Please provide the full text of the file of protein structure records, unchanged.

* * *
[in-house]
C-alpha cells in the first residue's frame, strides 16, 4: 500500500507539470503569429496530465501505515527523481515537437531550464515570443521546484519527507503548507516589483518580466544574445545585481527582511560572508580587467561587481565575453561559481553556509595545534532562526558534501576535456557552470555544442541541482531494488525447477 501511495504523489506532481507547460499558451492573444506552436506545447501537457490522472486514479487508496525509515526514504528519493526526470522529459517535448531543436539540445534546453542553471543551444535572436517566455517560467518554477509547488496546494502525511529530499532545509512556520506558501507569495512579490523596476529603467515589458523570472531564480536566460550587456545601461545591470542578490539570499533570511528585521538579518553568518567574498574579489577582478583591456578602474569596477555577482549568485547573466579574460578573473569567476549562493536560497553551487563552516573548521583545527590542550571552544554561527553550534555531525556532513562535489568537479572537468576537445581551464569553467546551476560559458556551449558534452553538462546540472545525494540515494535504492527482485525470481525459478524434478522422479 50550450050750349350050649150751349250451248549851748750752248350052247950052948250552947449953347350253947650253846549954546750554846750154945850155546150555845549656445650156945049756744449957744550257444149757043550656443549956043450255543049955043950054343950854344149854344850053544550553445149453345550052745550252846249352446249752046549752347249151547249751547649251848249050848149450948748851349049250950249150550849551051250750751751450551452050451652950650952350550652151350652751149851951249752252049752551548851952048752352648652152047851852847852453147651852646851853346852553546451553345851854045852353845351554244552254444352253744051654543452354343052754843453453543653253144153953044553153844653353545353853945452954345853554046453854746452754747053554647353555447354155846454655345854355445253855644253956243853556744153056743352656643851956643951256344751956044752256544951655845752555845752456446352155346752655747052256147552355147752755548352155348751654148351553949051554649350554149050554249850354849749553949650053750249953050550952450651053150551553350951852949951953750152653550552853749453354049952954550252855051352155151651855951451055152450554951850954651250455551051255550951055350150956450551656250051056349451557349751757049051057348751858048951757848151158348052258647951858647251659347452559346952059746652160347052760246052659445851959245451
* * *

[in-house]
C-alpha cells in the first residue's frame, strides 16, 4: 500500500507539470503569429496530465501505515527523481515537437531550464515570443521546484519527507503548507516589483518580466544574445545585481527582511560572508580587467561587481565575453561559481553556509595545534532562526558534501576535456557552470555544442541541482531494488525447477 501511495504523489506532481507547460499558451492573444506552436506545447501537457490522472486514479487508496525509515526514504528519493526526470522529459517535448531543436539540445534546453542553471543551444535572436517566455517560467518554477509547488496546494502525511529530499532545509512556520506558501507569495512579490523596476529603467515589458523570472531564480536566460550587456545601461545591470542578490539570499533570511528585521538579518553568518567574498574579489577582478583591456578602474569596477555577482549568485547573466579574460578573473569567476549562493536560497553551487563552516573548521583545527590542550571552544554561527553550534555531525556532513562535489568537479572537468576537445581551464569553467546551476560559458556551449558534452553538462546540472545525494540515494535504492527482485525470481525459478524434478522422479 50550450050750349350050649150751349250451248549851748750752248350052247950052948250552947449953347350253947650253846549954546750554846750154945850155546150555845549656445650156945049756744449957744550257444149757043550656443549956043450255543049955043950054343950854344149854344850053544550553445149453345550052745550252846249352446249752046549752347249151547249751547649251848249050848149450948748851349049250950249150550849551051250750751751450551452050451652950650952350550652151350652751149851951249752252049752551548851952048752352648652152047851852847852453147651852646851853346852553546451553345851854045852353845351554244552254444352253744051654543452354343052754843453453543653253144153953044553153844653353545353853945452954345853554046453854746452754747053554647353555447354155846454655345854355445253855644253956243853556744153056743352656643851956643951256344751956044752256544951655845752555845752456446352155346752655747052256147552355147752755548352155348751654148351553949051554649350554149050554249850354849749553949650053750249953050550952450651053150551553350951852949951953750152653550552853749453354049952954550252855051352155151651855951451055152450554951850954651250455551051255550951055350150956450551656250051056349451557349751757049051057348751858048951757848151158348052258647951858647251659347452559346952059746652160347052760246052659445851959245451